Damage Surface of Sodium-Silicate Glass by High Power Ion Beam
, T.V. Panova, G.I. Gering,
Omsk State University, pr. Mira 55, a, Omsk, 644077, Russia,
Phone: (3812) 644492, Fax: (3812) 268422, E-mail: email@example.com
Abstract – The damage of the sodium-silicate class
induced by the irradiation with 50 ns pulse of high
power ion beam was investigated. The damage
topography of the irradiated samples was inspected
by optical microscopy. Two main damage features
are observed: fracture crossing the sample surface
and cracking at a certain depth parallel to the
surface. Influence of current density of ion beam
and number pulses on feature damage was studied.
The probable mechanism of damage was discussed.
High current pulse electron beam damage of different
dielectrics (mainly ionic crystals and inorganic glass)
has been the subject of investigation for many years
[1,2]. Such studies are of interest for better
understanding of the fundamental damage processes at
impulse loading. High power ion beam (HPIB) can be
used for such loading also. The learning of damage
mechanisms of dielectrics is also great practical
importance for the development technology of
modification different materials by high power ion
beam irradiation. Dynamic and quasistatic mechanical
stresses at materials generated by high power ion
beam irradiation is significant influence on
modification and damage processes. In order to learn
about the damage mechanisms, it is reasonable to
study one pulse damage of transparent dielectrics like
inorganic glass and ionic crystals. The influence of the
generated mechanical stresses on damage of surface
layers of sodium-silicate glass was investigated at
Samples of sodium-silicate glass were 20x20x1,5
. The thickness of samples were much more
penetration depth of ion at glass. Preparated samples
were annealed at temperature 200° C within 2 hours.
High power ion beam was generated by the "Temp"
accelerators. The compositions of beam were 70%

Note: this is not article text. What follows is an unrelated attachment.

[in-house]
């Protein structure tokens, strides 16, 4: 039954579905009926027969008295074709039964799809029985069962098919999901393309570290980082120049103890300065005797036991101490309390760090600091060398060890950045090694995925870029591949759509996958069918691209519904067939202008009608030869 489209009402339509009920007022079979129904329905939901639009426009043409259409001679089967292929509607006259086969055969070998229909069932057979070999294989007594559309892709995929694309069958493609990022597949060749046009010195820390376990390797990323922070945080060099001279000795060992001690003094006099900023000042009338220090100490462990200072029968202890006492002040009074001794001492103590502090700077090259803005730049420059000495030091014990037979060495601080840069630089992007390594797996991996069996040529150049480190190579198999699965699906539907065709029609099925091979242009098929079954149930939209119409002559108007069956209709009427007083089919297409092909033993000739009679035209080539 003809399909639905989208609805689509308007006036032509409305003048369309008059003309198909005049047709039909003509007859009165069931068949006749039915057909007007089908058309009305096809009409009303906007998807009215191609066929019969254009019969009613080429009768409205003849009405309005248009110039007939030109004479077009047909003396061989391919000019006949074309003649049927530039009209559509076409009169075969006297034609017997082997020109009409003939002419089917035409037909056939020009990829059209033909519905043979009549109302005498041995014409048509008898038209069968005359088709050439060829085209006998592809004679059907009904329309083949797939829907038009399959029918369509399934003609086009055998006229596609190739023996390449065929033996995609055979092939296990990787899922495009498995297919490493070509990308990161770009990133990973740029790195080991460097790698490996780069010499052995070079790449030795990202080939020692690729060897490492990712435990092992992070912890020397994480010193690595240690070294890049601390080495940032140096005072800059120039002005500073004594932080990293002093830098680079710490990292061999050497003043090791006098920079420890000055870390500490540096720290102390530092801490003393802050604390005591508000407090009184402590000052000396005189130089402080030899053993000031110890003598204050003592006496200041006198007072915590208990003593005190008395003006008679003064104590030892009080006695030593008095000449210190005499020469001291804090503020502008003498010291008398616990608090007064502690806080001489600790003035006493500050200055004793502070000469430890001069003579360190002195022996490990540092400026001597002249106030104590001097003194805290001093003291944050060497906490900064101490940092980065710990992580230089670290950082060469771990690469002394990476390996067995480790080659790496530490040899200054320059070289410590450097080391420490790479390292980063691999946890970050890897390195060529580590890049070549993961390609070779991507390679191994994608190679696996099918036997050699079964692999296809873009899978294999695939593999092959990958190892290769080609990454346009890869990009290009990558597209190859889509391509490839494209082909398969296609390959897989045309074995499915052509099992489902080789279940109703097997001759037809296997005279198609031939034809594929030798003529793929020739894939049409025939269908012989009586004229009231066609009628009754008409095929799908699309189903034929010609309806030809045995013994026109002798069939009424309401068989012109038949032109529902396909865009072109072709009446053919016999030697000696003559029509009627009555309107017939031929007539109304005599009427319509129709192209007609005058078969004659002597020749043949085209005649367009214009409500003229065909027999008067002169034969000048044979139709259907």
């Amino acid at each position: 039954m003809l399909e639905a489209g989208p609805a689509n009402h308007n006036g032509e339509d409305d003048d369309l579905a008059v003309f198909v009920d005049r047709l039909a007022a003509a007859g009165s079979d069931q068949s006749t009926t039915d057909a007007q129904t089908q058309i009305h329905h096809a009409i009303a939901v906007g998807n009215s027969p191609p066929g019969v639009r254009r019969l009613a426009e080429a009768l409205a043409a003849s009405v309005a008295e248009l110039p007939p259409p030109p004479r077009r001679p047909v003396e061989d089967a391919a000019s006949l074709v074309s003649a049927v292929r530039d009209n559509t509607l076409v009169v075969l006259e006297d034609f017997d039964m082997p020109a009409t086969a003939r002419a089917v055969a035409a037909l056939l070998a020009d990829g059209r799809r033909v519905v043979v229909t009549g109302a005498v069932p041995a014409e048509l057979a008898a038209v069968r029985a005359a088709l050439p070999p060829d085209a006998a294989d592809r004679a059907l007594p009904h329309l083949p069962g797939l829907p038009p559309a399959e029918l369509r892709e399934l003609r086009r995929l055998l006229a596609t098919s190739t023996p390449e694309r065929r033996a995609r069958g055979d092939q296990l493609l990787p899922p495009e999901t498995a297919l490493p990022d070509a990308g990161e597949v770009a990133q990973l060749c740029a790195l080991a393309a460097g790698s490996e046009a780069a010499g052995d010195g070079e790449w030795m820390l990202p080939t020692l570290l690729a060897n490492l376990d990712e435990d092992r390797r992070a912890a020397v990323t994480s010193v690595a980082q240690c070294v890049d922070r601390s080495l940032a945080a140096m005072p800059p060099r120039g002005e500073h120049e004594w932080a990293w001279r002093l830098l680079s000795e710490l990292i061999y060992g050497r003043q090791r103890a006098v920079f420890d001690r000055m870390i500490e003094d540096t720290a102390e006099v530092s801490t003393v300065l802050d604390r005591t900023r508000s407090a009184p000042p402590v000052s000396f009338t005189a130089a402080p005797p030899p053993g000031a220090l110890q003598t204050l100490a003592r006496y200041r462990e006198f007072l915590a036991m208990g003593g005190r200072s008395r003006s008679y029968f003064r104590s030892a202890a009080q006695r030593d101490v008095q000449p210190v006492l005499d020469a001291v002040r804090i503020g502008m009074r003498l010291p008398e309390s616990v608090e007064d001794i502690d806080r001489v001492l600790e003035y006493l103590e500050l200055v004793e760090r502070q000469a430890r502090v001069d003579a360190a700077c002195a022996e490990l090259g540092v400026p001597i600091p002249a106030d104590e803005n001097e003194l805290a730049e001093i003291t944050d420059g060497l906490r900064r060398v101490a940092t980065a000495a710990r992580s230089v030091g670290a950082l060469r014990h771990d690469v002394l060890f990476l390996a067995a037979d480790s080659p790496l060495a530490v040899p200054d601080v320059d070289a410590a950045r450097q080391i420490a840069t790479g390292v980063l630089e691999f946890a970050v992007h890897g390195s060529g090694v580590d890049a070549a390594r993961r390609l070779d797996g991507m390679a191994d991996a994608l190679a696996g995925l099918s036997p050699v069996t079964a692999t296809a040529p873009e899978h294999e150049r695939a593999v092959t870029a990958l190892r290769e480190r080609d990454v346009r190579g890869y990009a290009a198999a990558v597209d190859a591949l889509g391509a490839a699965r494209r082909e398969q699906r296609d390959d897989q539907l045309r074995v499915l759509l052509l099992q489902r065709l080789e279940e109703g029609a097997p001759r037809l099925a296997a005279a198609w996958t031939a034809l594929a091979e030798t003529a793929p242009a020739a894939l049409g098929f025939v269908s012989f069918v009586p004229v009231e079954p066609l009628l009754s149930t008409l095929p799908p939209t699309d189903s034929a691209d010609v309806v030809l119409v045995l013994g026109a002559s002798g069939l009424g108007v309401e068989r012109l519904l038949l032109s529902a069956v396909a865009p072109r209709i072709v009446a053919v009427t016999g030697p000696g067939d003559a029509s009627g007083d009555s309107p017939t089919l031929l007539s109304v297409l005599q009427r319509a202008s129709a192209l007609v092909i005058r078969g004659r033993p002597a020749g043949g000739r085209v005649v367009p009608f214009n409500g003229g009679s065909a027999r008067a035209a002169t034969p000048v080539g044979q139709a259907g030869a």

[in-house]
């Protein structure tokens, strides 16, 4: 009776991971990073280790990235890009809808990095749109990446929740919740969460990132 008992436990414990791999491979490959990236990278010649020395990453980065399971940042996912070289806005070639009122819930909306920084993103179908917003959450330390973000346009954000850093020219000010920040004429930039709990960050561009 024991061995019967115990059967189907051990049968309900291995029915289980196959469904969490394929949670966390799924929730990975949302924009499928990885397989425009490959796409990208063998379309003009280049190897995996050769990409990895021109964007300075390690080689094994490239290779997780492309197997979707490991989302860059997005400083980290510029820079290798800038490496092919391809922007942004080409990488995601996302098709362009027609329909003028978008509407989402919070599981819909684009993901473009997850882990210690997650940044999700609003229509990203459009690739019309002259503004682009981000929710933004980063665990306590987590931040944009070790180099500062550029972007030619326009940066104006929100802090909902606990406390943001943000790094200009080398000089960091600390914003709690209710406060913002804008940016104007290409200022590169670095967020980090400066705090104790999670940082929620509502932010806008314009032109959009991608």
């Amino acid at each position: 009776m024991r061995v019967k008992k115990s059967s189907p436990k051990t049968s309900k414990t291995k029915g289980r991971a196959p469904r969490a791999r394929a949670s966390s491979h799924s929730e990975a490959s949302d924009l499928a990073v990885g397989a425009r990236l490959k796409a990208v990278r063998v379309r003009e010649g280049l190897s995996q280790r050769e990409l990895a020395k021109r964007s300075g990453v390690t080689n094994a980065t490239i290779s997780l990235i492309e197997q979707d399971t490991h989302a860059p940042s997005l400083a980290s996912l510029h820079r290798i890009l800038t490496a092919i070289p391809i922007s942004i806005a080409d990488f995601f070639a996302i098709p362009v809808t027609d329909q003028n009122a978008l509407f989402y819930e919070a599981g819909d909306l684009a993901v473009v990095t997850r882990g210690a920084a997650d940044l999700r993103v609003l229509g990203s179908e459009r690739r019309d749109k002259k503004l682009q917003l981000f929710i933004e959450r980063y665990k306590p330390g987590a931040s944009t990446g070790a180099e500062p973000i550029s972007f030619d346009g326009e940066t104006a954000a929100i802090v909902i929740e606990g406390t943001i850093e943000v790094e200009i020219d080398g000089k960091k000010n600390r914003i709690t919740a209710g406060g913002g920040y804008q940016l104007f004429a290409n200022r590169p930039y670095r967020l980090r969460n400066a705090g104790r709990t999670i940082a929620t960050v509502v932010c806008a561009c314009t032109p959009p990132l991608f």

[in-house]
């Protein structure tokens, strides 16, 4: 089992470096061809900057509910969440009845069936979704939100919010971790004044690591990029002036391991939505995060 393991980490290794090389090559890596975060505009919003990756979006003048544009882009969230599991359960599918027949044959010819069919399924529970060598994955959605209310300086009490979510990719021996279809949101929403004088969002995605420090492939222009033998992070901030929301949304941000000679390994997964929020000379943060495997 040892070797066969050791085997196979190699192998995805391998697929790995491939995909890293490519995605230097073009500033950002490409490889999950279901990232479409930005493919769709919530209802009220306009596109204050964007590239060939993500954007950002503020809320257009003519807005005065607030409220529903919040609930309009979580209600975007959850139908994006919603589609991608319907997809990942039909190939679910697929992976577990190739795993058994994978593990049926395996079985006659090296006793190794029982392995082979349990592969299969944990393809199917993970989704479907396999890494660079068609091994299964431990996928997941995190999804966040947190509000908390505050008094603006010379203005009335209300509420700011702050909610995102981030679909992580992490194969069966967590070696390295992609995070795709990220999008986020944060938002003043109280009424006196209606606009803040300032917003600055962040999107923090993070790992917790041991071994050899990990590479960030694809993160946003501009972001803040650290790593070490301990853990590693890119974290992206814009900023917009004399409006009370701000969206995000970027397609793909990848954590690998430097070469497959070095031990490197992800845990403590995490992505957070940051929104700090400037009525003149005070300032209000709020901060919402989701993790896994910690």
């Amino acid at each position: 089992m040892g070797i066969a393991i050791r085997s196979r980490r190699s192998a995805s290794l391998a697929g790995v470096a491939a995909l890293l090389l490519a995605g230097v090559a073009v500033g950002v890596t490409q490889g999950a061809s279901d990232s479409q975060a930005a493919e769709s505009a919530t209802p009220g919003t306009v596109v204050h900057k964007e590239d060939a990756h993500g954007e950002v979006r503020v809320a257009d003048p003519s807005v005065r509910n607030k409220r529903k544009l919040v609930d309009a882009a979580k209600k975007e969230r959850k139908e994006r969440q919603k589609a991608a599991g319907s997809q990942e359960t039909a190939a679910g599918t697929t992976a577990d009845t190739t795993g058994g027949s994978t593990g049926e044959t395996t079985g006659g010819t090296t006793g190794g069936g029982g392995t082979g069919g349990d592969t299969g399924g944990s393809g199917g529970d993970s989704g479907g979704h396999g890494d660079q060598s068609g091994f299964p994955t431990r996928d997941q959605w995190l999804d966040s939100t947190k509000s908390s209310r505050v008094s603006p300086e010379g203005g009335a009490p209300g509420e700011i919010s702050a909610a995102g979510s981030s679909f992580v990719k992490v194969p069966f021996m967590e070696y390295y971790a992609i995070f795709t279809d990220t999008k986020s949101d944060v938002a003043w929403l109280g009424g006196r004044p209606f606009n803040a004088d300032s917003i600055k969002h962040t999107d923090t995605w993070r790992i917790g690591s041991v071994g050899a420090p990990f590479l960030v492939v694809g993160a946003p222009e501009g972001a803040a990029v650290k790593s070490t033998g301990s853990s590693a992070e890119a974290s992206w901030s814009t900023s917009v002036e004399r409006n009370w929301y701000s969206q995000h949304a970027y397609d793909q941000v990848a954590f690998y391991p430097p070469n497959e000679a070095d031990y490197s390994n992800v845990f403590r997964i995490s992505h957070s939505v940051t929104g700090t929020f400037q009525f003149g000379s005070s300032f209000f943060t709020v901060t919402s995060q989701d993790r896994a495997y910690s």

and 30% H
. The ion accelerating voltage
was 300 kV, averaged ion current densities were 50
– 150 A/cm
and pulse duration was 50 ns. After
high power ion beam irradiation surface morphology
of samples was observed with optical microscope
"Neophot-2". In experiments the averaged ion
current density and the number of irradiation pulses
3. Results and discussion
The typical damage of glass surface for averaged ion
current density 100 A/cm
can be seen in Fig. 1a and
Fig. 1. Surface (a) and near-surface (b) damage of
the sodium-silicate glass by HPIB irradiation with
Two main damage features are observed: fracture
crossing the sample surface and cracking at a certain
depth parallel to the surface. For first damage feature
tiles in the shape triangles, trapeziums and
are formed. A small part of tiles removed from surface
at higher ion current density or repeated HPIB
irradiation. The area of tile is in the range 100 ÷ 4000
. Reflection microscopy was used to obtain
Newton’s ring pattern from curved fragments. The
Fig. 2 explains the origin of the ring pattern. Radii of
dark rings obey the relation:
r = (nλR)
where n – the order, R – the radius of curvature, λ –
wavelength of the light used for observation.
Fig. 2. The origin of ring pattern for sample of glass
irradiated by HPIB
Since we employed white light, an averaged wavelength
of λ=580 nm was used for the calculation of R. Thirty
fragments on each sample were analyzed. All this
fragments at different sites in irradiated area of sample
have curvature of R ≈ 800÷1500 μm. In our experiments
an appreciable variation of R with the ion current density
was not found. The average thickness of fragment was
6±2 μm. It was found that the cracking at a certain depth
parallel to the surface can appear over a long period of
time after pulse of irradiation by high power ion beam.
These time intervals achieved up to 5 day.
These damage features can be described by a model
based on the simple thermoelastic considerations,which
was developed for the case laser-damage CaF
HPIB irradiation result in a formation of the
nonstationary temperature fields at the sample. The
temperature variation in lateral direction gives rise to
stress which causes across cracking. The fracture takes
place when this stress exceeds the tensile strength.
The temperature gradient into the depth can actuate
fracture parallel to the sample surface resulting in the
formation of the tiles seen in Fig. 1.
Single-pulse damage of the glass surface irradiated by
HPIB has been studied. It is shown that damage
features can be described by the model based on the
simple thermoelastic considerations.
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